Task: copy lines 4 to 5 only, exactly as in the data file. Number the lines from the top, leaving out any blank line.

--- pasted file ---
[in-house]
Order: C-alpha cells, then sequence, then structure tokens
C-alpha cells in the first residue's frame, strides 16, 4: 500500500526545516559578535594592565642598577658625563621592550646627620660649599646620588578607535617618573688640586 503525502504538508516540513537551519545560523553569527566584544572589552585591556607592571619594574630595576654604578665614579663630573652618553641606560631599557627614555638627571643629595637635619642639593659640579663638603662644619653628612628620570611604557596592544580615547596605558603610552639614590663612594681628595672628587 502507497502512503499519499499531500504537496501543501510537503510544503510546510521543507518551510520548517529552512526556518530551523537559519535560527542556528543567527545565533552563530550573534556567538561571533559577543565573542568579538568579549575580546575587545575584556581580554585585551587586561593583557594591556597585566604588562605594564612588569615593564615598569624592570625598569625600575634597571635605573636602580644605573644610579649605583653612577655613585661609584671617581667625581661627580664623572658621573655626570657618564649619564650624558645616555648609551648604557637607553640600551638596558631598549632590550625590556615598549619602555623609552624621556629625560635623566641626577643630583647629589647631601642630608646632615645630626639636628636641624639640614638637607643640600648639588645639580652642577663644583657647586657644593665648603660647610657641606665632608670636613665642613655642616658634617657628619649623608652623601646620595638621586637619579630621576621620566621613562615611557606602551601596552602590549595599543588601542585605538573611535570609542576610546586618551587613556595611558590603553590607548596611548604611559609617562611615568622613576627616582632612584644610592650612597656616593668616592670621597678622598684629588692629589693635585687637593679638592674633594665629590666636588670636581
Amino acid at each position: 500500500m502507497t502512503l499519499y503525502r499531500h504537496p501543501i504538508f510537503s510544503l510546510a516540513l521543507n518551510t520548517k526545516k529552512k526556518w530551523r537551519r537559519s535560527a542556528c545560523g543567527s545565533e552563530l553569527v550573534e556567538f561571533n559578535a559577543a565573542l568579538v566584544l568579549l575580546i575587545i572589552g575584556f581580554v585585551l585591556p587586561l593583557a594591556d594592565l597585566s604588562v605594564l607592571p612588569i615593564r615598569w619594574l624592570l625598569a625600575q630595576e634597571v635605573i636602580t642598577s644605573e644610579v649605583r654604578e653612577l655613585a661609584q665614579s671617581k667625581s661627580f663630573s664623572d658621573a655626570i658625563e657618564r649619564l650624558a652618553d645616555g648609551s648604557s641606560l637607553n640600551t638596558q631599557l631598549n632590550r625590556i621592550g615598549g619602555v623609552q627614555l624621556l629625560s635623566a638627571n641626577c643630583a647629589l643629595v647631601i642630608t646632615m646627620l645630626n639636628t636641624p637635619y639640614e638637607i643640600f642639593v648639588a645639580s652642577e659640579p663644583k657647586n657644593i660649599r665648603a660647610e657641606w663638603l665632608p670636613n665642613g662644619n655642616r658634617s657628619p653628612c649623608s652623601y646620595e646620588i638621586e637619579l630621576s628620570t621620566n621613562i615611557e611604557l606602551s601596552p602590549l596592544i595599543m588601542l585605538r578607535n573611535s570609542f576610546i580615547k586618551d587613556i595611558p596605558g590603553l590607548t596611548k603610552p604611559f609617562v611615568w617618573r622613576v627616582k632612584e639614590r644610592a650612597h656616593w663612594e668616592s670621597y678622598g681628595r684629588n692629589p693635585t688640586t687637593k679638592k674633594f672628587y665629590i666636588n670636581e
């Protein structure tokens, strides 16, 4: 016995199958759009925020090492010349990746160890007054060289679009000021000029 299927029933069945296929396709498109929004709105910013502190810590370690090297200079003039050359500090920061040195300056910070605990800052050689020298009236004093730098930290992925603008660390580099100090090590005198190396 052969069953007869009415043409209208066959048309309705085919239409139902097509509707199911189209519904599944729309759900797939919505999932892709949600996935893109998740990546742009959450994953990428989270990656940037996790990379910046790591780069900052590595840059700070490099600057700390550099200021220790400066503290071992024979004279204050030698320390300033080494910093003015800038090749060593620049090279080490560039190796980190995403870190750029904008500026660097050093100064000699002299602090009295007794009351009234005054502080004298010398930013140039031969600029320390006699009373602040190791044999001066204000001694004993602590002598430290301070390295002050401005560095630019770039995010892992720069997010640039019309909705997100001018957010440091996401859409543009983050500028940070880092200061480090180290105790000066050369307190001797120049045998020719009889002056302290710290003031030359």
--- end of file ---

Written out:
Amino acid at each position: 500500500m502507497t502512503l499519499y503525502r499531500h504537496p501543501i504538508f510537503s510544503l510546510a516540513l521543507n518551510t520548517k526545516k529552512k526556518w530551523r537551519r537559519s535560527a542556528c545560523g543567527s545565533e552563530l553569527v550573534e556567538f561571533n559578535a559577543a565573542l568579538v566584544l568579549l575580546i575587545i572589552g575584556f581580554v585585551l585591556p587586561l593583557a594591556d594592565l597585566s604588562v605594564l607592571p612588569i615593564r615598569w619594574l624592570l625598569a625600575q630595576e634597571v635605573i636602580t642598577s644605573e644610579v649605583r654604578e653612577l655613585a661609584q665614579s671617581k667625581s661627580f663630573s664623572d658621573a655626570i658625563e657618564r649619564l650624558a652618553d645616555g648609551s648604557s641606560l637607553n640600551t638596558q631599557l631598549n632590550r625590556i621592550g615598549g619602555v623609552q627614555l624621556l629625560s635623566a638627571n641626577c643630583a647629589l643629595v647631601i642630608t646632615m646627620l645630626n639636628t636641624p637635619y639640614e638637607i643640600f642639593v648639588a645639580s652642577e659640579p663644583k657647586n657644593i660649599r665648603a660647610e657641606w663638603l665632608p670636613n665642613g662644619n655642616r658634617s657628619p653628612c649623608s652623601y646620595e646620588i638621586e637619579l630621576s628620570t621620566n621613562i615611557e611604557l606602551s601596552p602590549l596592544i595599543m588601542l585605538r578607535n573611535s570609542f576610546i580615547k586618551d587613556i595611558p596605558g590603553l590607548t596611548k603610552p604611559f609617562v611615568w617618573r622613576v627616582k632612584e639614590r644610592a650612597h656616593w663612594e668616592s670621597y678622598g681628595r684629588n692629589p693635585t688640586t687637593k679638592k674633594f672628587y665629590i666636588n670636581e
């Protein structure tokens, strides 16, 4: 016995199958759009925020090492010349990746160890007054060289679009000021000029 299927029933069945296929396709498109929004709105910013502190810590370690090297200079003039050359500090920061040195300056910070605990800052050689020298009236004093730098930290992925603008660390580099100090090590005198190396 052969069953007869009415043409209208066959048309309705085919239409139902097509509707199911189209519904599944729309759900797939919505999932892709949600996935893109998740990546742009959450994953990428989270990656940037996790990379910046790591780069900052590595840059700070490099600057700390550099200021220790400066503290071992024979004279204050030698320390300033080494910093003015800038090749060593620049090279080490560039190796980190995403870190750029904008500026660097050093100064000699002299602090009295007794009351009234005054502080004298010398930013140039031969600029320390006699009373602040190791044999001066204000001694004993602590002598430290301070390295002050401005560095630019770039995010892992720069997010640039019309909705997100001018957010440091996401859409543009983050500028940070880092200061480090180290105790000066050369307190001797120049045998020719009889002056302290710290003031030359």